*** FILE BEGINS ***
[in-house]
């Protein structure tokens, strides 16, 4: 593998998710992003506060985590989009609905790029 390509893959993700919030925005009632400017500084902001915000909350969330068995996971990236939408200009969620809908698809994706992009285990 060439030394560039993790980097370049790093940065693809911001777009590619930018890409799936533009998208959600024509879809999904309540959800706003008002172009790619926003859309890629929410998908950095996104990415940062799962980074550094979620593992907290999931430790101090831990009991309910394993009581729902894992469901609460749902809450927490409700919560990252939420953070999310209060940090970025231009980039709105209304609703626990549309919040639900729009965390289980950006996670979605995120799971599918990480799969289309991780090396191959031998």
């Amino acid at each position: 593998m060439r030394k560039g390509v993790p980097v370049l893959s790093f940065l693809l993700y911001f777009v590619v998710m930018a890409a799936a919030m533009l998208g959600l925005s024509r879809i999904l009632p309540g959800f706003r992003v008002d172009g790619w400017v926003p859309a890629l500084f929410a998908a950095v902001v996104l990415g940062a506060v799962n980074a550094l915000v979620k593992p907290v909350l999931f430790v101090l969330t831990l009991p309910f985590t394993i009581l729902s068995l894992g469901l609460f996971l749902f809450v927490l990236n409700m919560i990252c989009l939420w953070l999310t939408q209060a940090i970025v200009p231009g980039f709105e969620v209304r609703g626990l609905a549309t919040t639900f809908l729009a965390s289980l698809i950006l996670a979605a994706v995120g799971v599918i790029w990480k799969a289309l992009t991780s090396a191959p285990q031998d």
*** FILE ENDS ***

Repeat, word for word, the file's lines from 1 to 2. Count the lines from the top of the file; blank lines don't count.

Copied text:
[in-house]
């Protein structure tokens, strides 16, 4: 593998998710992003506060985590989009609905790029 390509893959993700919030925005009632400017500084902001915000909350969330068995996971990236939408200009969620809908698809994706992009285990 060439030394560039993790980097370049790093940065693809911001777009590619930018890409799936533009998208959600024509879809999904309540959800706003008002172009790619926003859309890629929410998908950095996104990415940062799962980074550094979620593992907290999931430790101090831990009991309910394993009581729902894992469901609460749902809450927490409700919560990252939420953070999310209060940090970025231009980039709105209304609703626990549309919040639900729009965390289980950006996670979605995120799971599918990480799969289309991780090396191959031998």